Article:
Japan's economy expanded in the third quarter as car buyers rushed to make the most of expiring subsidies and smokers scrambled to beat a tax hike, data showed Monday, but analysts warned of risks ahead.
A particularly hot summer, which saw record-breaking temperatures, also drove sales of items such as air conditioners during the period, helping drive growth, analysts said.
But there were warnings of a looming payback in the fourth quarter in the absence of such one-off factors, amid growing fears Japan could be facing a slide back towards recession.
The economy grew at an annualised pace of 3.9 percent in the July-September period, compared to the previous quarter's revised 1.8 percent growth. Monday's data beat market expectations of 2.5 percent.
|A woman passes in front of a newspaper stand in central Tokyo.|
On a quarterly basis the economy grew 0.9 percent, compared to 0.4 percent.
Japan's fourth straight quarter of expansion was driven by a consumer rush to make the most of government subsidies for car buyers before they expired in September and a surge in cigarette sales before a new tobacco tax was levied.
Private consumer spending, which accounts for nearly two-thirds of Japan's gross domestic product, was up 1.1 percent on-quarter in the period. It was up a revised 0.1 percent in the previous quarter.
"The positive reading is purely thanks to a big growth in consumption in the private sector," said Taro Saito, a senior economist at NLI Research Institute.
"An end to the government's subsidies programme for environmentally friendly cars as well as a tax hike on cigarettes encouraged last-minute shopping, raising individual consumption."
Without the boost in the next quarter, consumption is likely to be much lower, analysts say. The third quarter data was "good due to stimulus steroids: Q4 will stink without them," said Nicholas Smith of MF Global FXA Securities.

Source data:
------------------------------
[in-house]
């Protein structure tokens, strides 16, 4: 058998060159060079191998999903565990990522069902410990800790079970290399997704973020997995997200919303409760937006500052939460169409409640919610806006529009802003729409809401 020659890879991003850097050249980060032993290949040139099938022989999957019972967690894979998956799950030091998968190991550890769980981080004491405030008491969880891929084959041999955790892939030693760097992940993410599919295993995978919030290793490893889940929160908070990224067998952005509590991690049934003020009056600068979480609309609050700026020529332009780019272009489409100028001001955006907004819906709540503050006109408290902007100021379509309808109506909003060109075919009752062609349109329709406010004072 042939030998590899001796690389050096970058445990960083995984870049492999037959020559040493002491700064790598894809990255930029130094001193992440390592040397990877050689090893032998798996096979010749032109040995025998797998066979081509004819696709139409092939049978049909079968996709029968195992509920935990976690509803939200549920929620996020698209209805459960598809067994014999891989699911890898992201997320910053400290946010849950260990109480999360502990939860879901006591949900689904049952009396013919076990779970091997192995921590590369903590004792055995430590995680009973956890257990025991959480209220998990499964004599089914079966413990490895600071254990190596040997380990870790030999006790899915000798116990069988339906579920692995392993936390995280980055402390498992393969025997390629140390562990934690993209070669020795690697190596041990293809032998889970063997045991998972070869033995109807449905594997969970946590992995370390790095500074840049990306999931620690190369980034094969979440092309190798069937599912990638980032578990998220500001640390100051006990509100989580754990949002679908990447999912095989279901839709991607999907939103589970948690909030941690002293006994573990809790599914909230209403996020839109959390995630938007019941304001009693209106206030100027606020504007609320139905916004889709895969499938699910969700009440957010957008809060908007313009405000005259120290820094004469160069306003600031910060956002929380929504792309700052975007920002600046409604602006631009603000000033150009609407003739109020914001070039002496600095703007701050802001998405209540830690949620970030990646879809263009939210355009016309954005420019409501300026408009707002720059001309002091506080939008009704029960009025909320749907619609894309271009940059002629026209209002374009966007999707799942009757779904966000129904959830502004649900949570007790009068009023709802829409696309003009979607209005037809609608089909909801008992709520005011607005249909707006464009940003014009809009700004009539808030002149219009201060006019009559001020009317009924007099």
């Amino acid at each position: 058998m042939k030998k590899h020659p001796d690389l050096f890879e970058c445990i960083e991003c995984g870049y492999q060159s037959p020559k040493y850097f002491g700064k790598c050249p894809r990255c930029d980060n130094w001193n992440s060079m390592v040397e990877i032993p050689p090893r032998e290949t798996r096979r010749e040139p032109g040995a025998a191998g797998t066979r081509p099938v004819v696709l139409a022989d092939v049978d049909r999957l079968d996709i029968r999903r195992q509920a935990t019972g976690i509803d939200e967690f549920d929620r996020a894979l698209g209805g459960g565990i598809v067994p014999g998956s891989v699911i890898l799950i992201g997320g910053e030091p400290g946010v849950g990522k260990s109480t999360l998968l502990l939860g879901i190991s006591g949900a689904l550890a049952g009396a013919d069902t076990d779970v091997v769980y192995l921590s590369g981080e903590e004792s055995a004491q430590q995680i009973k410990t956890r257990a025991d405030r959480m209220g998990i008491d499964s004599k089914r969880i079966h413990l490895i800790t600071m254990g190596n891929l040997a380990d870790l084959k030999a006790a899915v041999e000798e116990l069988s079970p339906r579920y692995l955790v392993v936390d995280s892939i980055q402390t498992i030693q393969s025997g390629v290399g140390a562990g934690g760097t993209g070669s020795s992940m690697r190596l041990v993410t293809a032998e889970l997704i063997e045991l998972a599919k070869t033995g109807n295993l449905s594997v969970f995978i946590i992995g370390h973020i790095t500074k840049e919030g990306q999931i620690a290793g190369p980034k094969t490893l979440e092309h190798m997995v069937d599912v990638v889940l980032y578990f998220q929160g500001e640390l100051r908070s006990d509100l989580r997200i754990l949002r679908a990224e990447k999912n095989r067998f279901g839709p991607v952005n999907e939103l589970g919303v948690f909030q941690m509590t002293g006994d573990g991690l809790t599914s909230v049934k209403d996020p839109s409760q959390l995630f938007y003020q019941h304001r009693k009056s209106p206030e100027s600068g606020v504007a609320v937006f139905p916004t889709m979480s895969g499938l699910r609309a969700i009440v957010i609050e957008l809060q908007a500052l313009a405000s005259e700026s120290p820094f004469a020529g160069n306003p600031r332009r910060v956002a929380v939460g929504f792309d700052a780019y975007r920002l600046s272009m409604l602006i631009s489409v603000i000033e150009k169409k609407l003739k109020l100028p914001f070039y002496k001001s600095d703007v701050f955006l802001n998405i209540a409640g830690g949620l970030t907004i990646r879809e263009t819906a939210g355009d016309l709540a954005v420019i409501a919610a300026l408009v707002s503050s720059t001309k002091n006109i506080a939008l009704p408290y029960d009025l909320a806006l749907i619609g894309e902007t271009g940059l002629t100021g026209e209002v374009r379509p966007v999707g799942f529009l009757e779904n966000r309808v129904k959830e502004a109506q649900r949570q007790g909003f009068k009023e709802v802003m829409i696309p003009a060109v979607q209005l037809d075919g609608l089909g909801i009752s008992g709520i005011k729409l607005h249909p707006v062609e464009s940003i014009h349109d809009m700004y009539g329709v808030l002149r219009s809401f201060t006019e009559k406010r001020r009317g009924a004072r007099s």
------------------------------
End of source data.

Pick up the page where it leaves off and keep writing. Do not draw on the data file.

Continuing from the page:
Japan's export-led recovery has continued to lose steam recently, with industrial production falling for the fourth month running in September and export growth slowing.
"The profile of the recent monthly data suggests that the economy will contract again in the fourth quarter," consultancy Capital Economics said in a recent report.
Consumer prices continue to slide with Japan mired in crippling deflation.
The yen has been trading at 15-year highs against the dollar, hammering the competitiveness of the crucial export sector despite Tokyo's first intervention for six years in September.
A strong yen not only makes Japan's growth-driving exports more expensive but erodes companies' overseas profits when repatriated, with many firms considering sending more production overseas as a result.
It also makes imports cheaper, prolonging a demand-sapping cycle of deflation. Japanese consumers have been holding off on purchases in the hope of further price drops, clouding future corporate investment.
Monday's data showed growth in business spending fell to 0.8 percent from 1.8 percent on-quarter, its slowest this year.
The Bank of Japan has adopted a near zero rate policy and has announced an asset purchase scheme in an effort to lower borrowing costs and tackle deflation, but there is little optimism the measures will be enough.
Japan's cabinet last month approved an extra budget to cover a new stimulus package worth about 5.1 trillion yen (62 billion dollars) to avert what the government called the threat of a "double-dip recession".
But its fate depends on whether Prime Minister Naoto Kan's ruling party can pass it in parliament where it lacks a clear majority.
Kan came to power promising to slash spending and work towards cutting the world's biggest industrialised debt, at 200 percent of gross domestic product, and has vowed not to issue new debt to pay for the new stimulus measures.
But Japan's malaise has complicated Kan's ambitions. In October the government downgraded its view of the economy for the first time since February 2009.